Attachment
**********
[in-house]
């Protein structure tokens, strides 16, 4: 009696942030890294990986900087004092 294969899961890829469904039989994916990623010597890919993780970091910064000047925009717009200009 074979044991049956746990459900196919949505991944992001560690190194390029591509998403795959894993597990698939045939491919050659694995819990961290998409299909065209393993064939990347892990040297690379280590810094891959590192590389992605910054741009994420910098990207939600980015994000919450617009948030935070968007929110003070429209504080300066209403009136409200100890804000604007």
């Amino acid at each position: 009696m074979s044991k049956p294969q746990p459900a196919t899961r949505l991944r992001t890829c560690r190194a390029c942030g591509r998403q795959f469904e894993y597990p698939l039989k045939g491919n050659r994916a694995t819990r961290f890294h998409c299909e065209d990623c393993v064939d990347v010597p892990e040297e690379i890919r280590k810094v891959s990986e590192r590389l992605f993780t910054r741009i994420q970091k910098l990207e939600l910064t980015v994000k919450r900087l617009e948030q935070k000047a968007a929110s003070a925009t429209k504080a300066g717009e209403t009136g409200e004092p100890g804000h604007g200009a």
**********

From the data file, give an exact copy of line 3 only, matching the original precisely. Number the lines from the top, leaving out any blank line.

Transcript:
């Amino acid at each position: 009696m074979s044991k049956p294969q746990p459900a196919t899961r949505l991944r992001t890829c560690r190194a390029c942030g591509r998403q795959f469904e894993y597990p698939l039989k045939g491919n050659r994916a694995t819990r961290f890294h998409c299909e065209d990623c393993v064939d990347v010597p892990e040297e690379i890919r280590k810094v891959s990986e590192r590389l992605f993780t910054r741009i994420q970091k910098l990207e939600l910064t980015v994000k919450r900087l617009e948030q935070k000047a968007a929110s003070a925009t429209k504080a300066g717009e209403t009136g409200e004092p100890g804000h604007g200009a």